Let's take a look at the first letter, H.

Helping yourself doesn't mean helping your self to more snacks! It means taking a look at yourself, realizing what your goals are and working toward them. Helping yourself to do what is right FOR you. For example, you might have earned a poor grade on last weeks math test, so in order to help yourself, you are going to go back and review and spend more time studying. It might mean losing those extra holiday pounds or exercising more, too.

Helping others should be a 'no brainer'! All it means is being good to each other. Helping a friend with a project, helping your parent or guardian around the house. If you haven't realized it yet, helping others is one of the most important actions you can do.

Please email Mr. Hubbard or Mrs. Ault with any questions or ideas and examples.

Next week, we'll take a look at the letter E.


Holiday Blues

This time of year can bring much happiness, joy, and sharing. For a lot of us, though, it can also be a time full of anxiety, apprehension, and sadness.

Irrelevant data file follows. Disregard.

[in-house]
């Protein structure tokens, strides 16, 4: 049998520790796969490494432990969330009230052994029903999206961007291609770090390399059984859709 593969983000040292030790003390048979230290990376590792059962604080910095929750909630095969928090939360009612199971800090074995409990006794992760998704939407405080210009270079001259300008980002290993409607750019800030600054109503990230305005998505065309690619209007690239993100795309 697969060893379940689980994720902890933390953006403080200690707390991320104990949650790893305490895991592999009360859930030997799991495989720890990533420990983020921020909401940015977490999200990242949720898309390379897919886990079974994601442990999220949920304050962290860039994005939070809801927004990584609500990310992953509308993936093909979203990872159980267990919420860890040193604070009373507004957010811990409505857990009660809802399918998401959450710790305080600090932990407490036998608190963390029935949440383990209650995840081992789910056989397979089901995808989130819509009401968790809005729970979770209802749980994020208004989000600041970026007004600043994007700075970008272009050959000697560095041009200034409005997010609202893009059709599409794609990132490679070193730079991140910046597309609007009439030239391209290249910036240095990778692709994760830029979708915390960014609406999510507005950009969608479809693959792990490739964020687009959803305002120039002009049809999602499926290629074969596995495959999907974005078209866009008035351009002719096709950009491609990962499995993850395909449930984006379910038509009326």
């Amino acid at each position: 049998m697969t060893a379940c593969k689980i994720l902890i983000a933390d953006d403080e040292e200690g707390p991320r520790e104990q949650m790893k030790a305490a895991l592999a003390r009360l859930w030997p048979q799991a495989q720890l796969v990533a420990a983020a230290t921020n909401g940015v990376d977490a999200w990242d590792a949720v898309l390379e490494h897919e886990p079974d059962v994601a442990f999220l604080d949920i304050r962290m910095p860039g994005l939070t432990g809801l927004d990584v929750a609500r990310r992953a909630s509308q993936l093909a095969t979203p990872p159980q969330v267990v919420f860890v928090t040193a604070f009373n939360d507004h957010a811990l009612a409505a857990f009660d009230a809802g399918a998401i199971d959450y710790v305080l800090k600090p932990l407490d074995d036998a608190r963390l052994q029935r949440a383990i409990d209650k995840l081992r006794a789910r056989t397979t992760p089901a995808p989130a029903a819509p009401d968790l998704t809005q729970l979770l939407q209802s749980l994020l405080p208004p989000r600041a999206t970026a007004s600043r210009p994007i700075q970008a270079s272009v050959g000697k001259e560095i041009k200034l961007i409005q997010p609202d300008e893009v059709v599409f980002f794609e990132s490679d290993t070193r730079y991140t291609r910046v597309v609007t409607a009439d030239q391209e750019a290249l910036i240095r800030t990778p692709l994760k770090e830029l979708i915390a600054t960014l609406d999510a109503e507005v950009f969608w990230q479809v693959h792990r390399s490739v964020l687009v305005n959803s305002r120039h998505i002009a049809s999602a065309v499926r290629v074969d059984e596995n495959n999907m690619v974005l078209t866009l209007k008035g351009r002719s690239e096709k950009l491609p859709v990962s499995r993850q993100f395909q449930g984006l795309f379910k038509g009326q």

The following quote from is a good definition:

"Many factors, including unrealistic expectations, financial pressures, and excessive commitments can cause stress and anxiety at holiday time. Certain people may feel anxious or depressed around the winter holidays due to seasonal affective disorder (SAD), sometimes referred to as seasonal depression."

Be on the lookout for these feelings on your self and on those you love. Here's some helpful hints from the UK's Telegraph:

1. Take it easy- don't try to get everything done for everyone. Allow your self time to 'do nothing'.

2. Be artistic- color, paint, build, ...anything that will allow your mind to 'shut off'.

3. De-Clutter- take the time to get rid of old possessions and items you are no longer using.

4. Be Selfish- do the things YOU want to do.

5. Eat Light- try not to overindulge.